Monday’s storm dropped nearly a foot of snow in and around Pagosa Springs, and after successfully clearing roads and digging out, most agencies are back to business as usual, although forecasters say more is on the way.
By Wednesday, Archuleta County government offices had reopened, and students were back in their classrooms at schools in the Archuleta School District 50 Joint system. In addition U.S. 160 over Wolf Creek Pass and Colo. 17 over Cumbres-La Manga passes were open, albeit with certain restrictions. According to the Colorado Department of Transportation, chains are required for all commercial vehicles, buses and vans carrying 16 passengers or more on both passes.
As much as an additional foot of snow fell on Wolf Creek Ski Area in the last 24 hours.
While citizens and snow removal crews may be just finished tidying up after the last dump, the National Oceanic and Atmospheric Administration (NOAA) has issued another hazardous weather outlook for eastern Utah and western Colorado.
NOAA forecasters say there is a 90-percent chance of snow today with accumulations estimated at four inches. Nighttime lows could broach the single digits.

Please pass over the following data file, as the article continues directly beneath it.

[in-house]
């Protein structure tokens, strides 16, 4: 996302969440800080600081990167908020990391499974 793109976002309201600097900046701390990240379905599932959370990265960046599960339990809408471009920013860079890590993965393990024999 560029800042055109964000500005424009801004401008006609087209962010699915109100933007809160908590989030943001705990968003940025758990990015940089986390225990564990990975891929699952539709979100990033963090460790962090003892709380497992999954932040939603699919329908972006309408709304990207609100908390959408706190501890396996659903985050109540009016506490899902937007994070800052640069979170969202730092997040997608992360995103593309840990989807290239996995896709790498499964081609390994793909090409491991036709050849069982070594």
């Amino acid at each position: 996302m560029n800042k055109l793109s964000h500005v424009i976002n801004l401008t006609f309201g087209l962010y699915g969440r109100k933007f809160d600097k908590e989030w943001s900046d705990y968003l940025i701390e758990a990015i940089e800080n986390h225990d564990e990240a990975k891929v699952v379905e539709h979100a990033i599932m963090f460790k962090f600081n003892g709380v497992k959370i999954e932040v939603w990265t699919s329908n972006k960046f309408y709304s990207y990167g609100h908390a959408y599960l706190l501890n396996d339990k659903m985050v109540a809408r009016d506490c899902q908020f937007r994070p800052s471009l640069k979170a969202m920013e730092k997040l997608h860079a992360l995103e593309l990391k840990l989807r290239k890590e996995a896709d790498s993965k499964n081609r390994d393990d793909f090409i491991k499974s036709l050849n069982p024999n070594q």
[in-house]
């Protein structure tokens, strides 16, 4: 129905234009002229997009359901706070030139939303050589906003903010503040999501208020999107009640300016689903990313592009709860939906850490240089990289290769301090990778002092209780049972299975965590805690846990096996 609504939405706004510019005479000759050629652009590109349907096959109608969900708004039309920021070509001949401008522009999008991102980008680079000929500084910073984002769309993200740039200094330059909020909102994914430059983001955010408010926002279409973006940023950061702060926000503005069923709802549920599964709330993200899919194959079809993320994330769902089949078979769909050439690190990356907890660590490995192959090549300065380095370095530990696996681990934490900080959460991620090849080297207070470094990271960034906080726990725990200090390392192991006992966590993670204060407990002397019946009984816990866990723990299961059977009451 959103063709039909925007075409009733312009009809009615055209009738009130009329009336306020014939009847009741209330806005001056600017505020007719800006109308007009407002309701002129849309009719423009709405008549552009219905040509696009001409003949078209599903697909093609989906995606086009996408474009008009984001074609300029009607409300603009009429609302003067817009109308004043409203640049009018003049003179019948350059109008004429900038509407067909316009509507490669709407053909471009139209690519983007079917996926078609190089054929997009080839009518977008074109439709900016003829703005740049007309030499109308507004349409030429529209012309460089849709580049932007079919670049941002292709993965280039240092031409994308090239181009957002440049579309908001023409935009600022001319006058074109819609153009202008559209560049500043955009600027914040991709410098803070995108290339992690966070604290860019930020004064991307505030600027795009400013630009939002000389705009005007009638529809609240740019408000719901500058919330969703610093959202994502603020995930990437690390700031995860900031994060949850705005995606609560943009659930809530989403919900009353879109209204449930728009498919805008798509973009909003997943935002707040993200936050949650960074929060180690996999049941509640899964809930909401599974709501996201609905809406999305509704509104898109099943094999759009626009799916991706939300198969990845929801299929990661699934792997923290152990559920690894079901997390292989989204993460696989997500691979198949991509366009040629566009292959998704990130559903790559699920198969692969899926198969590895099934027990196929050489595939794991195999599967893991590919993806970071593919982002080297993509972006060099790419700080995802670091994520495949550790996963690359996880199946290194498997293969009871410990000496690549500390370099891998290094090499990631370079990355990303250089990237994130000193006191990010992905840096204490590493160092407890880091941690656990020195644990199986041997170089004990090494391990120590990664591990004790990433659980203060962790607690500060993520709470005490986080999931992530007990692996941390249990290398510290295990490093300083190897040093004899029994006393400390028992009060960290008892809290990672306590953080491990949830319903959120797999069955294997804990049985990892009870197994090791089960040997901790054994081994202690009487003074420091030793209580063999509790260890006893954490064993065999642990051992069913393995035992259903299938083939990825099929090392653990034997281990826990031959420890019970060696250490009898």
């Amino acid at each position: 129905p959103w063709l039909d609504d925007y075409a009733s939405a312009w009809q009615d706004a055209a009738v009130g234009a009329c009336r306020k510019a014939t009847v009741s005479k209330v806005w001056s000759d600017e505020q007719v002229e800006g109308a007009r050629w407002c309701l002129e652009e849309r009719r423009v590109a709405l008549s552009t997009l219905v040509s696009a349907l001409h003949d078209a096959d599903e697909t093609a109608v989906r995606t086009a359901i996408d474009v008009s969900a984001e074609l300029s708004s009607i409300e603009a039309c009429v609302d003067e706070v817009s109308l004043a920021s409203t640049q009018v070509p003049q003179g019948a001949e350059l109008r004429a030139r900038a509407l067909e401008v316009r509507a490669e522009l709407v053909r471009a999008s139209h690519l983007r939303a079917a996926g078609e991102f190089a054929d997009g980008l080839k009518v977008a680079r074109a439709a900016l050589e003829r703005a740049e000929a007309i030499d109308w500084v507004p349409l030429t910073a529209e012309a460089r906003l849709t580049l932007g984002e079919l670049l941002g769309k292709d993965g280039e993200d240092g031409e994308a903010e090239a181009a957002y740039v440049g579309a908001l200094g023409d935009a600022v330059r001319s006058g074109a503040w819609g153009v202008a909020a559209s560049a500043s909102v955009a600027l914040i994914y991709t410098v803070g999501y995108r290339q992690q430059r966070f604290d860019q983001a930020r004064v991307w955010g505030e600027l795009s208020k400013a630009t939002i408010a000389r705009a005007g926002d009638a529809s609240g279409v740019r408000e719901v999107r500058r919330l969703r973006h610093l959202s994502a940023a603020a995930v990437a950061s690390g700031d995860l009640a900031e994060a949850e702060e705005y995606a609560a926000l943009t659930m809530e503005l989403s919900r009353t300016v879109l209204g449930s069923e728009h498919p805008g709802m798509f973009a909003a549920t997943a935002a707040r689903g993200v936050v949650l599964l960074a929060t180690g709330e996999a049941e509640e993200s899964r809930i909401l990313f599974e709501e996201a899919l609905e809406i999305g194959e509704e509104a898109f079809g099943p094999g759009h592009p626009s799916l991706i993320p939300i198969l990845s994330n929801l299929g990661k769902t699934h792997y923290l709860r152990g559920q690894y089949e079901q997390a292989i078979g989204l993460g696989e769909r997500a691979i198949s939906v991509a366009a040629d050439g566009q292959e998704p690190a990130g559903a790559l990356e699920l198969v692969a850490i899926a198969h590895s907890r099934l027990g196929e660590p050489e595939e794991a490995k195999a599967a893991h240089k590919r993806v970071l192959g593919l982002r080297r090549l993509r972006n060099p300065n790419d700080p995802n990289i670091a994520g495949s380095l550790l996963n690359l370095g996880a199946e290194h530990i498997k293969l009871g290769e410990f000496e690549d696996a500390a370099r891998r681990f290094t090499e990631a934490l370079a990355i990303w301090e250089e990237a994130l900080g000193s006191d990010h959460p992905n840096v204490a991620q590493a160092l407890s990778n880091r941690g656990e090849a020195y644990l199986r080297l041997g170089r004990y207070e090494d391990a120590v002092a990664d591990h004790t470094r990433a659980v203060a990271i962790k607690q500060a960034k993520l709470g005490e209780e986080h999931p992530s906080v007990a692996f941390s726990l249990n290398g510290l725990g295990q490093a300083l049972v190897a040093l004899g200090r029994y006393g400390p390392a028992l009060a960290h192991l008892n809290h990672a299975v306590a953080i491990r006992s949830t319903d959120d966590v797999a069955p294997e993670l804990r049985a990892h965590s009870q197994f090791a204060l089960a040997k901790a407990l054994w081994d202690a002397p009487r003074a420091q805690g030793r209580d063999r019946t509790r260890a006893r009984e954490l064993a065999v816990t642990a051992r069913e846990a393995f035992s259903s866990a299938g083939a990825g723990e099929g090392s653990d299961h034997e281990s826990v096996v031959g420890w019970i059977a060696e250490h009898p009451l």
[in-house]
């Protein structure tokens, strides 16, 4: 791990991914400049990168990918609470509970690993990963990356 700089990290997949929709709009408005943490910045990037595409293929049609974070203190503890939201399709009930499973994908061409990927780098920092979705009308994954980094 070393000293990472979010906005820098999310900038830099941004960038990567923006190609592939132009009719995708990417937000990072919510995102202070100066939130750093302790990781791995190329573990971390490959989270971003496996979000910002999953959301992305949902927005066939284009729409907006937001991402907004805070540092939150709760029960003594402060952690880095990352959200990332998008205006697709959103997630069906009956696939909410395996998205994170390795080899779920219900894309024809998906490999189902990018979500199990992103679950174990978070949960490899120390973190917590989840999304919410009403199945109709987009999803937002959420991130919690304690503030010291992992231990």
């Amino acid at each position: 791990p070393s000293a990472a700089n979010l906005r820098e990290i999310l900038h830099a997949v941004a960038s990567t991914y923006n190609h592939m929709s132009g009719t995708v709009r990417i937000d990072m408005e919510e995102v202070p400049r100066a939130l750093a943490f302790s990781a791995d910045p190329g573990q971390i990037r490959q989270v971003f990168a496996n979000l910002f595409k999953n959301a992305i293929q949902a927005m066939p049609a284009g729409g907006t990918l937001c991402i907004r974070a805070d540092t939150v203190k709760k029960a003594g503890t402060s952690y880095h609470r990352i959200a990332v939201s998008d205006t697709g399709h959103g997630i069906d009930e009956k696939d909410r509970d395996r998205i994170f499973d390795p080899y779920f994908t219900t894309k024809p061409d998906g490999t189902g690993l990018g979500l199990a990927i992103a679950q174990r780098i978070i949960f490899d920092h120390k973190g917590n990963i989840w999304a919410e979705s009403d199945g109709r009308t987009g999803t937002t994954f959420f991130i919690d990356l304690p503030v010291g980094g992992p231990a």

Friday could bring more snow with a 20-percent chance of precipitation and nighttime lows dipping below 10 degrees.
According to NOAA, the pattern continues Saturday with nighttime lows dropping to just five degrees and a 40 percent chance of snow.
Sunday shows partly sunny skies.
During the next three days, motorists should exercise caution while traveling area roads, with most mountain roads in the region remaining snowpacked and icy with periods of low visibility. Depending on snow accumulations, roadways may become occasionally impassable.
Forecasters say the snow will continue to dump on southwestern Colorado with periods of localized heavy snow as several Pacific storms roll through the region.
For current Colorado road information visit www.cotrip.org, or call 1-877-315-7623.
For those venturing into New Mexico, current road conditions can be found at www.nmroads.com, or by calling 1-800-423-4269.
For the most recent winter storm warning information, go to http://weather.gov/gjt.